This fresh look at the philosophy of language focuses on the interface between a theory of literal meaning and pragmatics--a philosophical examination of the relationship between meaning and language use and its contexts. Here, Atlas develops the contrast between verbal ambiguity and verbal generality, works out a detailed theory of conversational inference using the work of Paul Grice on Implicature as a starting point, and gives an account of their interface as an example of the relationship between Chomsky's Internalist Semantics (...)
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  28.  41
    The Education of John Dewey: A Biography.Jay Martin - 2002 - Cambridge University Press.
    During John Dewey's lifetime, one public opinion poll after another revealed that he was esteemed to be one of the ten most important thinkers in American history. His body of thought, conventionally identified by the shorthand word "Pragmatism," has been the distinctive American philosophy of the last fifty years. His work on education is famous worldwide and is still influential today, anticipating as it did the ascendance in contemporary American pedagogy of multiculturalism and independent thinking. His University of Chicago Laboratory (...)
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  29.  29
    Force Fields: Between Intellectual History and Cultural Critique.Martin Jay - 1993 - Routledge.
    Force Fields collects the recent essays of Martin Jay, an intellectual historian and cultural critic internationally known for his extensive work on the history of Western Marxism and the intellectual migration from Germany to America.
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  30.  13
    When a Push Becomes a Shove: Nudging in Elderly Care.Tal Shachar & Dov Greenbaum - 2019 - American Journal of Bioethics 19 (5):78-80.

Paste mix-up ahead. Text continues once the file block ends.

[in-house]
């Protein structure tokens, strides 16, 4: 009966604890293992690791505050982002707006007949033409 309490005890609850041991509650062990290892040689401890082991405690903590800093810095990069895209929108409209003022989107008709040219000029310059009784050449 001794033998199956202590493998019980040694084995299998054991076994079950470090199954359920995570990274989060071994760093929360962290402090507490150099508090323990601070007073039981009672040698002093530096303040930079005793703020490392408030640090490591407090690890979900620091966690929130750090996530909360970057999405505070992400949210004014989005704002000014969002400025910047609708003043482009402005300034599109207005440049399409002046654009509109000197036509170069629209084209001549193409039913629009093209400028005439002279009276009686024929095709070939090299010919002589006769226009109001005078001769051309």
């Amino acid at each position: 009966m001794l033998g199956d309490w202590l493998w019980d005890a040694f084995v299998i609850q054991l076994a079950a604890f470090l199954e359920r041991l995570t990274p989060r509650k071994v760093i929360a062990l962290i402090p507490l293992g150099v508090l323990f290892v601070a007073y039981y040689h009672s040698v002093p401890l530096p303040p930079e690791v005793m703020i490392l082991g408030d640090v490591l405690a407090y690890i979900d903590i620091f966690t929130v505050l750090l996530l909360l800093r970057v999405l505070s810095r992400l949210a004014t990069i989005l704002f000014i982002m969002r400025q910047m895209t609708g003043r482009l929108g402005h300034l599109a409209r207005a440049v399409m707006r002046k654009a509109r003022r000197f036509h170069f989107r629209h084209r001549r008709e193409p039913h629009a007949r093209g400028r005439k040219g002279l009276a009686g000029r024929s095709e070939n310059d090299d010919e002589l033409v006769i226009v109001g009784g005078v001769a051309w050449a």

Volume 19, Issue 5, May 2019, Page 78-80.
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  31.  16
    Deep Fakes and Memory Malleability: False Memories in the Service of Fake News.Nadine Liv & Dov Greenbaum - 2020 - American Journal of Bioethics Neuroscience 11 (2):96-104.
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  32. Buddhist Philosophy: Essential Readings.Jay Garfield & William Edelgass (eds.) - 2009 - Oup Usa.
    The Buddhist philosophical tradition is vast, internally diverse, and comprises texts written in a variety of canonical languages. It is hence often difficult for those with training in Western philosophy who wish to approach this tradition for the first time to know where to start, and difficult for those who wish to introduce and teach courses in Buddhist philosophy to find suitable textbooks that adequately represent the diversity of the tradition, expose students to important primary texts in reliable translations, that (...)
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  33.  41
    The Dialectical Imagination: A History of the Frankfurt School and the Institute of Social Research, 1923-1950.Martin Jay - 1973 - University of California Press.
    Martin Jay has provided a substantial new preface for this edition, in which he reflects on the continuing relevance of the work of the Frankfurt School.
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  34. Values, Advocacy and Conservation Biology.Jay Odenbaugh - 2003 - Environmental Values 12 (1):55 - 69.